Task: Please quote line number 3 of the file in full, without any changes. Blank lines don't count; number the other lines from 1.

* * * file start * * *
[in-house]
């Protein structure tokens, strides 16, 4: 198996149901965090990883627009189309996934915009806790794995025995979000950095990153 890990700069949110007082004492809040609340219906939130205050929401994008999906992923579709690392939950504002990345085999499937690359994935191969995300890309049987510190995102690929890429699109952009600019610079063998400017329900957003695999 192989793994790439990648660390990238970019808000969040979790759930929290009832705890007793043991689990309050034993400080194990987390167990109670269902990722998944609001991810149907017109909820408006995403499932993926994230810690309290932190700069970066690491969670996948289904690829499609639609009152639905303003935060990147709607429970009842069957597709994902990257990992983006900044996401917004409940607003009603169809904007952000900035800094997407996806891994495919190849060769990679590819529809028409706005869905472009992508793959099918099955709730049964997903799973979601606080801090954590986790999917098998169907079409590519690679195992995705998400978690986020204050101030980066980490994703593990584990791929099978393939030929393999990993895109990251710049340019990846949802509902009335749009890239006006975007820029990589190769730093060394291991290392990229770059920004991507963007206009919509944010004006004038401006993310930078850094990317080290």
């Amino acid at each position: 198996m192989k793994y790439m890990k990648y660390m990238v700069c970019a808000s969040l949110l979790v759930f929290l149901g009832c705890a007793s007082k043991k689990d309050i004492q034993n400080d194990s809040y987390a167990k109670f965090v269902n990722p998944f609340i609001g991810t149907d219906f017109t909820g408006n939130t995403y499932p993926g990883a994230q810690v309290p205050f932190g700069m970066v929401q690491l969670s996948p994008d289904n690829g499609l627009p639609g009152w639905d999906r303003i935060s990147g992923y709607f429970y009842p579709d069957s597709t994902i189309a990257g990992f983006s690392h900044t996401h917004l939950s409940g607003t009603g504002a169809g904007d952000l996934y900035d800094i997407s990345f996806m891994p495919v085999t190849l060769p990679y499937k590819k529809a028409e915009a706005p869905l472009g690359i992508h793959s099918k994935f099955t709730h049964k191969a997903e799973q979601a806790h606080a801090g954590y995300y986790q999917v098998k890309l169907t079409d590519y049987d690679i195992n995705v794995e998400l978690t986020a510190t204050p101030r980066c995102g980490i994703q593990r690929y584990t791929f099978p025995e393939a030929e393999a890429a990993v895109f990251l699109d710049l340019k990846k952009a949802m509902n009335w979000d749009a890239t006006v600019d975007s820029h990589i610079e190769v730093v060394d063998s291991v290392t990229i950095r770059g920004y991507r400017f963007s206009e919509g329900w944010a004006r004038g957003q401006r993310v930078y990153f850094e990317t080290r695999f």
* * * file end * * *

């Amino acid at each position: 198996m192989k793994y790439m890990k990648y660390m990238v700069c970019a808000s969040l949110l979790v759930f929290l149901g009832c705890a007793s007082k043991k689990d309050i004492q034993n400080d194990s809040y987390a167990k109670f965090v269902n990722p998944f609340i609001g991810t149907d219906f017109t909820g408006n939130t995403y499932p993926g990883a994230q810690v309290p205050f932190g700069m970066v929401q690491l969670s996948p994008d289904n690829g499609l627009p639609g009152w639905d999906r303003i935060s990147g992923y709607f429970y009842p579709d069957s597709t994902i189309a990257g990992f983006s690392h900044t996401h917004l939950s409940g607003t009603g504002a169809g904007d952000l996934y900035d800094i997407s990345f996806m891994p495919v085999t190849l060769p990679y499937k590819k529809a028409e915009a706005p869905l472009g690359i992508h793959s099918k994935f099955t709730h049964k191969a997903e799973q979601a806790h606080a801090g954590y995300y986790q999917v098998k890309l169907t079409d590519y049987d690679i195992n995705v794995e998400l978690t986020a510190t204050p101030r980066c995102g980490i994703q593990r690929y584990t791929f099978p025995e393939a030929e393999a890429a990993v895109f990251l699109d710049l340019k990846k952009a949802m509902n009335w979000d749009a890239t006006v600019d975007s820029h990589i610079e190769v730093v060394d063998s291991v290392t990229i950095r770059g920004y991507r400017f963007s206009e919509g329900w944010a004006r004038g957003q401006r993310v930078y990153f850094e990317t080290r695999f």